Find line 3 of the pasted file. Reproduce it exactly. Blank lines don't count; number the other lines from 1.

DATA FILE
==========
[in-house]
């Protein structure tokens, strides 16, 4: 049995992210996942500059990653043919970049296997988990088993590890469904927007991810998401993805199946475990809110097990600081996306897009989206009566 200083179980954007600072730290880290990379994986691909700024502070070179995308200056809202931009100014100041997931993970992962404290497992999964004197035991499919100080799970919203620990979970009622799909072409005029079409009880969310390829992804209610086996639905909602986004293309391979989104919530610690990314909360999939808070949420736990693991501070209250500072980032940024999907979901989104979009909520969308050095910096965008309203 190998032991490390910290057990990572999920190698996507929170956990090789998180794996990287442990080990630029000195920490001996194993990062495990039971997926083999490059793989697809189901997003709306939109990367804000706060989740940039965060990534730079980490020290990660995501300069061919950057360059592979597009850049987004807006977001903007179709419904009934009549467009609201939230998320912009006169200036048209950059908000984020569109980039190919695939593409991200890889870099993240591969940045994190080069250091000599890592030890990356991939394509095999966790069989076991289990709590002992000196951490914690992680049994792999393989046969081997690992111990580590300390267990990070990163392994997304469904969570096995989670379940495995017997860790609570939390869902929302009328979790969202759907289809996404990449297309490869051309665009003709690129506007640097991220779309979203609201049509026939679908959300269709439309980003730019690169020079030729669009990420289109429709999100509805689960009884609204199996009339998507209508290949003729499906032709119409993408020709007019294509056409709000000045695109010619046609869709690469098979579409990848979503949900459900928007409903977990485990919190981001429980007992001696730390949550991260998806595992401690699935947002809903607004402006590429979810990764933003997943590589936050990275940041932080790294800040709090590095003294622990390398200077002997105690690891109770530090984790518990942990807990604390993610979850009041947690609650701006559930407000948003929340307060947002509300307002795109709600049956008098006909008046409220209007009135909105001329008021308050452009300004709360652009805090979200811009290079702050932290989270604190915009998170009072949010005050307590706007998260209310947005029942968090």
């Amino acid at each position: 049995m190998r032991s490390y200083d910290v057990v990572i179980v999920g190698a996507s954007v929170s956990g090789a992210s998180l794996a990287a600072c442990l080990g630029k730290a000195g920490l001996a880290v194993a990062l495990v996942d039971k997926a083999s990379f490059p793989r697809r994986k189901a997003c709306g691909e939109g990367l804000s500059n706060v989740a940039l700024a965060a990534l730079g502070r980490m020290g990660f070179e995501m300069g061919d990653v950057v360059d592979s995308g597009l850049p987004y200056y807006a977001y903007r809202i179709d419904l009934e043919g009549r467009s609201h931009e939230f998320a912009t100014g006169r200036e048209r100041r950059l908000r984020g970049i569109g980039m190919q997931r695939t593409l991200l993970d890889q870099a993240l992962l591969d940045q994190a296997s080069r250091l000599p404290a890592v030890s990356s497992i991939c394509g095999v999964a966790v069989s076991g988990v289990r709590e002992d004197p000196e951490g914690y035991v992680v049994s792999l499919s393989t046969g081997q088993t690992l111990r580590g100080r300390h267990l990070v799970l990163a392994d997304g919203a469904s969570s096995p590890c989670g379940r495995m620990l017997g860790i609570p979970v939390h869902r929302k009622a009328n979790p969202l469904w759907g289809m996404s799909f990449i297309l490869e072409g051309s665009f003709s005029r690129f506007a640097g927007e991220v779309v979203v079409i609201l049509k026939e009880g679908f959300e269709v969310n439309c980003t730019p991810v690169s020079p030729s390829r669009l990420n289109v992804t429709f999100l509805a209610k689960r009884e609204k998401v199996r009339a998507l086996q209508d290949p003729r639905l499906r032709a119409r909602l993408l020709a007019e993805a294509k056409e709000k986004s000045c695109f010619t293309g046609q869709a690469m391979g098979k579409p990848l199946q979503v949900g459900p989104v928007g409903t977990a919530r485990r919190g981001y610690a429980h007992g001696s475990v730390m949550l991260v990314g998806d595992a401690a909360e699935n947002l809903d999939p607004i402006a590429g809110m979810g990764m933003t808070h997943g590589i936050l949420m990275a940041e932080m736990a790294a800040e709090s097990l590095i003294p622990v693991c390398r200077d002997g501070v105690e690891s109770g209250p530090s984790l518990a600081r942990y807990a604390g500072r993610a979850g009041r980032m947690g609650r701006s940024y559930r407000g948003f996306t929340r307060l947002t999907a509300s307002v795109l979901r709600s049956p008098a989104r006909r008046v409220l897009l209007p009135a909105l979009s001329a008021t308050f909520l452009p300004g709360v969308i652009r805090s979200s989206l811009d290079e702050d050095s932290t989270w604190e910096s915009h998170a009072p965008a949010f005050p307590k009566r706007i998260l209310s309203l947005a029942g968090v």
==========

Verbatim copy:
């Amino acid at each position: 049995m190998r032991s490390y200083d910290v057990v990572i179980v999920g190698a996507s954007v929170s956990g090789a992210s998180l794996a990287a600072c442990l080990g630029k730290a000195g920490l001996a880290v194993a990062l495990v996942d039971k997926a083999s990379f490059p793989r697809r994986k189901a997003c709306g691909e939109g990367l804000s500059n706060v989740a940039l700024a965060a990534l730079g502070r980490m020290g990660f070179e995501m300069g061919d990653v950057v360059d592979s995308g597009l850049p987004y200056y807006a977001y903007r809202i179709d419904l009934e043919g009549r467009s609201h931009e939230f998320a912009t100014g006169r200036e048209r100041r950059l908000r984020g970049i569109g980039m190919q997931r695939t593409l991200l993970d890889q870099a993240l992962l591969d940045q994190a296997s080069r250091l000599p404290a890592v030890s990356s497992i991939c394509g095999v999964a966790v069989s076991g988990v289990r709590e002992d004197p000196e951490g914690y035991v992680v049994s792999l499919s393989t046969g081997q088993t690992l111990r580590g100080r300390h267990l990070v799970l990163a392994d997304g919203a469904s969570s096995p590890c989670g379940r495995m620990l017997g860790i609570p979970v939390h869902r929302k009622a009328n979790p969202l469904w759907g289809m996404s799909f990449i297309l490869e072409g051309s665009f003709s005029r690129f506007a640097g927007e991220v779309v979203v079409i609201l049509k026939e009880g679908f959300e269709v969310n439309c980003t730019p991810v690169s020079p030729s390829r669009l990420n289109v992804t429709f999100l509805a209610k689960r009884e609204k998401v199996r009339a998507l086996q209508d290949p003729r639905l499906r032709a119409r909602l993408l020709a007019e993805a294509k056409e709000k986004s000045c695109f010619t293309g046609q869709a690469m391979g098979k579409p990848l199946q979503v949900g459900p989104v928007g409903t977990a919530r485990r919190g981001y610690a429980h007992g001696s475990v730390m949550l991260v990314g998806d595992a401690a909360e699935n947002l809903d999939p607004i402006a590429g809110m979810g990764m933003t808070h997943g590589i936050l949420m990275a940041e932080m736990a790294a800040e709090s097990l590095i003294p622990v693991c390398r200077d002997g501070v105690e690891s109770g209250p530090s984790l518990a600081r942990y807990a604390g500072r993610a979850g009041r980032m947690g609650r701006s940024y559930r407000g948003f996306t929340r307060l947002t999907a509300s307002v795109l979901r709600s049956p008098a989104r006909r008046v409220l897009l209007p009135a909105l979009s001329a008021t308050f909520l452009p300004g709360v969308i652009r805090s979200s989206l811009d290079e702050d050095s932290t989270w604190e910096s915009h998170a009072p965008a949010f005050p307590k009566r706007i998260l209310s309203l947005a029942g968090v």